Guest Post By: Michael S. Laufer Ph.D.
How many of the members of Big Brother and The Holding Company can you think of? But you know Janis Joplin. Can you name any of the boys in Jefferson Airplane? But everyone knows Grace Slick. Nina Simone had a band, but nobody ever talks about “Nina and her band”. The truth is, in addition to being amazing singers and songwriters, all of these icons of music had amazing bands with which they collaborated.
Now, I like to imagine historical fictions. And one thing I imagine, is that after a party, one drug and booze filled night the three aforementioned ladies had a lesbian tryst. They probably didn’t, but if they had, the love-child-that-never-was would have been the woman who now fronts the reggae band Ila Mawana.
She has the soulful patience of Nina, she has reckless abandon and sings like she might die tomorrow the way Janis did, and she has Slick’s focus of knowing what she’s singing about and connects with every single member of the audience. All of this with the backing of a band that pulls you out of your chair knowing you’re wasting your life if you don’t dance. The band had existed for years before the addition of this magical woman, and they have always been a no-joke reggae force. But now they are something that could become meteoric.
I came upon them serendipitously. The founder of ReggaeInNYC gave me his tickets to see Groundation, because he was stuck in the rat race out in babylon that day. I went, anticipating the usual epic 3 hour set of endless smash-hits that leave you feeling like the world might be okay if everyone just listened to reggae more. But something happened that has never happened to me before at a Groundation show.
I left early.
Groundation was as amazing as they always are, but I was so blown away by the opener, I wanted to walk home and keep singing the hooks from all these new songs I’d never heard before from a band I’d never heard of. It’s amazing to think about having seen a new band a single time, and being able to remember the songs after a single concert.
So what do you do when this happens? You go home, and see if they have an album out there somewhere, since none were for sale at the show.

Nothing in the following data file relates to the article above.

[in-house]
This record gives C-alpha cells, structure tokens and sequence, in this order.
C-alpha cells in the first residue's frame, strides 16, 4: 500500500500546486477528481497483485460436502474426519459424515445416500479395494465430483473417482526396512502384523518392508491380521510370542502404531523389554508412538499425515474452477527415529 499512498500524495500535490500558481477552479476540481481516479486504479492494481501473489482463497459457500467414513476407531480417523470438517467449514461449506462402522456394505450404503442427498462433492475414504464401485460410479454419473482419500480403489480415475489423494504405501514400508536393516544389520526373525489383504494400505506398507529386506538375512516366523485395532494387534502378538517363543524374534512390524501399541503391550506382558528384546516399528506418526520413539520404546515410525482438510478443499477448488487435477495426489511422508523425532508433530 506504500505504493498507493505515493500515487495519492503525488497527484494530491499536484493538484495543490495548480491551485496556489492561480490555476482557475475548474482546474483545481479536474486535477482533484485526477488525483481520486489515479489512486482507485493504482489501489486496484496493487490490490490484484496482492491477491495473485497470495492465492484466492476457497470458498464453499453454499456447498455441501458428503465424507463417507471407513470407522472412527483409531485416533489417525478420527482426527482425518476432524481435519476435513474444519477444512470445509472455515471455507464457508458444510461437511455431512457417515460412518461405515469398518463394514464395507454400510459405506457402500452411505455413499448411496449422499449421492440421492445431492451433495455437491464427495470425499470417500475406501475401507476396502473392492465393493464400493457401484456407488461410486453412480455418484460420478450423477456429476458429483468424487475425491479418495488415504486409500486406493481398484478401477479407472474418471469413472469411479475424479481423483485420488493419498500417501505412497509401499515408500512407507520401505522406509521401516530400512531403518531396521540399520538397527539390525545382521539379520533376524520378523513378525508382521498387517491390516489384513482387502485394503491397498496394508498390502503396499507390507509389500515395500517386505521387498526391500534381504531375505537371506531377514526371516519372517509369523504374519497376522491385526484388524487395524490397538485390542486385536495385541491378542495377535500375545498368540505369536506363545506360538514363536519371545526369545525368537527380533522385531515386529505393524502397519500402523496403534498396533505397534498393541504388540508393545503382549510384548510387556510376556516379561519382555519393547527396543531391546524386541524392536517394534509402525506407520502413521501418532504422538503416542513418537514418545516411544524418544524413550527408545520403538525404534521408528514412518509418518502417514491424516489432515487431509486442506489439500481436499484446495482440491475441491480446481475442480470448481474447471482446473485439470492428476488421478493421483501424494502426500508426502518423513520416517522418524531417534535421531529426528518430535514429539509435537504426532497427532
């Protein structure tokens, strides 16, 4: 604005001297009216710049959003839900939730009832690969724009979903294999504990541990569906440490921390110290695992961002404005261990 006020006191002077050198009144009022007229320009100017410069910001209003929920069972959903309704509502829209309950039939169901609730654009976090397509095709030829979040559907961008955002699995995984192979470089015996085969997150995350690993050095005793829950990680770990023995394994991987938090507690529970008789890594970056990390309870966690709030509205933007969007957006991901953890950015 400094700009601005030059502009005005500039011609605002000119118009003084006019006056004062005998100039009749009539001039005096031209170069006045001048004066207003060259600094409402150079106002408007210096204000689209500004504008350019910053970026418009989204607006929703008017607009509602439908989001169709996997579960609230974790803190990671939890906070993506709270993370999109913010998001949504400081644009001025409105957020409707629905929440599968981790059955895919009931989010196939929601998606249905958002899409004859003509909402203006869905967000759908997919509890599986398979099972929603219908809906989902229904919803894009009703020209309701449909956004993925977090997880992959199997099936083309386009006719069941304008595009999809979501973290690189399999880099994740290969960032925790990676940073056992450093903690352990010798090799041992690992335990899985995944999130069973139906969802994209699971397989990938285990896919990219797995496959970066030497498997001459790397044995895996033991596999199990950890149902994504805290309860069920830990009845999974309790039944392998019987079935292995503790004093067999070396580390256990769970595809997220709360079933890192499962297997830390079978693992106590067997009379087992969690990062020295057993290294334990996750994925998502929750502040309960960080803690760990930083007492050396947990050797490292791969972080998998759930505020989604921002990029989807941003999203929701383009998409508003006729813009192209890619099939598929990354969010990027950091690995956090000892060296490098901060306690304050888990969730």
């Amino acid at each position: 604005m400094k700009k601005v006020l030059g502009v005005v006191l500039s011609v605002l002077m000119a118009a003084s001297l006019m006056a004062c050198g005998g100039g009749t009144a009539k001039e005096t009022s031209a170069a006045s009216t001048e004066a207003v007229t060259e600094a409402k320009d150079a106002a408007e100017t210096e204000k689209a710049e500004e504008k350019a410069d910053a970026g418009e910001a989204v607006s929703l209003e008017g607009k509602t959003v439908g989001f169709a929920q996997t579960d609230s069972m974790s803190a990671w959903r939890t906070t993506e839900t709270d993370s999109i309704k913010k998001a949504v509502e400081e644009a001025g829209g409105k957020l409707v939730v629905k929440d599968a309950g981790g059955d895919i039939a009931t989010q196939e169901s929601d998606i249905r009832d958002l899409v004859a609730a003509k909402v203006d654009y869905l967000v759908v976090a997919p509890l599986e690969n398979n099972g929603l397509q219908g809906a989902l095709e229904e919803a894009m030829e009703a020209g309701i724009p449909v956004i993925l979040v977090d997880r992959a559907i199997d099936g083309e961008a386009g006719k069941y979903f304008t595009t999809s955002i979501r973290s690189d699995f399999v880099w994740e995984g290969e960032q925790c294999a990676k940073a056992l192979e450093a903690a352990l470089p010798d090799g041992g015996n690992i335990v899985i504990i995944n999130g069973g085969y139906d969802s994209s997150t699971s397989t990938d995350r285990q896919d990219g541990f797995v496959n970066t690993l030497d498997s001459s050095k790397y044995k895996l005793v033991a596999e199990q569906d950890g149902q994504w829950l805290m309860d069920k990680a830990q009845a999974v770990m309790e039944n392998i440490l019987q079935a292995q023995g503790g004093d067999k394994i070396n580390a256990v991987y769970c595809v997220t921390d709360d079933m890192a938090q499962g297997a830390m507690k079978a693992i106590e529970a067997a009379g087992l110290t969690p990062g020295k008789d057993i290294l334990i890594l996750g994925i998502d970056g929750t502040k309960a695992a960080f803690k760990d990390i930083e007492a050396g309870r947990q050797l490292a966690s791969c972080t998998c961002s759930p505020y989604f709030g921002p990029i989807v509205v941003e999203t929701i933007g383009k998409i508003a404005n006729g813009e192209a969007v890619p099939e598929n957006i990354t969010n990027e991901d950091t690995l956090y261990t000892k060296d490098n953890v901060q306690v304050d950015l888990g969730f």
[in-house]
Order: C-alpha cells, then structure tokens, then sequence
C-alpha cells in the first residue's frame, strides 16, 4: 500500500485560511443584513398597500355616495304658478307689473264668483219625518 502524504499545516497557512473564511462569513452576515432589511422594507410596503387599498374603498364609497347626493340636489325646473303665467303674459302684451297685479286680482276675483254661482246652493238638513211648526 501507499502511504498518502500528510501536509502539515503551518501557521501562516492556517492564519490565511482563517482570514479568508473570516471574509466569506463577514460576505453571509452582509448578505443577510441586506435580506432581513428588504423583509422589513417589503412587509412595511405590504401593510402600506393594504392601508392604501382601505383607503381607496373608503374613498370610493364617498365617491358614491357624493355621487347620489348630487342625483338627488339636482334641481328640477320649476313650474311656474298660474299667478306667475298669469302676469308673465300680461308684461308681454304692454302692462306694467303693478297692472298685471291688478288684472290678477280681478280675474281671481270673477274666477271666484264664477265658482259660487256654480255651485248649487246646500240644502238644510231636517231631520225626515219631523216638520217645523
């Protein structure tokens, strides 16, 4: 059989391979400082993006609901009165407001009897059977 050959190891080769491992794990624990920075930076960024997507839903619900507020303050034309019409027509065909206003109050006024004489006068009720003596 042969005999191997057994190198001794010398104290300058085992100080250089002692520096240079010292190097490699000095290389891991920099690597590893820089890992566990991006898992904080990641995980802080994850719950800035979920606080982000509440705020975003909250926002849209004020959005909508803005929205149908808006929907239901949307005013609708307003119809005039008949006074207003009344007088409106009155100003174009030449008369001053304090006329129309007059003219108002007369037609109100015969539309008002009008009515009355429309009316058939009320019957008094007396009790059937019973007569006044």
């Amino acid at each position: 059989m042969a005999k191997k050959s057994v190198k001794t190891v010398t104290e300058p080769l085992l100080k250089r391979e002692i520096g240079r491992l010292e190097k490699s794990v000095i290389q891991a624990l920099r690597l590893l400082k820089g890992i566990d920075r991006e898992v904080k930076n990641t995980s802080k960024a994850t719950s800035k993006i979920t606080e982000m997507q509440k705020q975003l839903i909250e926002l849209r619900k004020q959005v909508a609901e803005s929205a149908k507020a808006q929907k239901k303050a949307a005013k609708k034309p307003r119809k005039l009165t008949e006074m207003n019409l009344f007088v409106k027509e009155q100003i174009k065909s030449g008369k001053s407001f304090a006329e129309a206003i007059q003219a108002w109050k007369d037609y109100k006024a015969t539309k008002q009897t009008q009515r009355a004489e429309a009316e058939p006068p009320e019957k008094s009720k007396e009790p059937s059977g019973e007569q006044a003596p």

Any info about them is very difficult to find, their domain is up for sale, few of their sites are crosslinked, and none of them are up to date.
However, they do indeed have two albums. But heartbreakingly, they both predate the addition of Janisimone Slick. One in 2009, and another in 2010. It staggers the mind that they have been rocking and touring for five years and haven’t put out a new studio album in the interim. My only guess is they either lack a good agent or a producer.
The saving grace is they are touring, and they do have two tracks featuring this new lead singer online at reverb nation: Crazy Show, and I’m Ready. I dare you to listen to either and not catch yourself humming them later.
After some digging I found out the mystery woman’s name: Joanna Teters. She’s done some solo stuff, but like every great singer, she needed to find the right band to really get that magic groove on.
Like so many other combinations of great instrumentalists and great singers who just needed to meet to create something truly great, Ila Mawana has come into bloom. If they manage to stay together, they could be the greatest innovation in reggae music since The Police decided the caspers were allowed to play the one drop too.
Hey Ila Mawana, if you’re reading this: call me, I’ll produce your next album. It’s a crime that it’s not out there yet.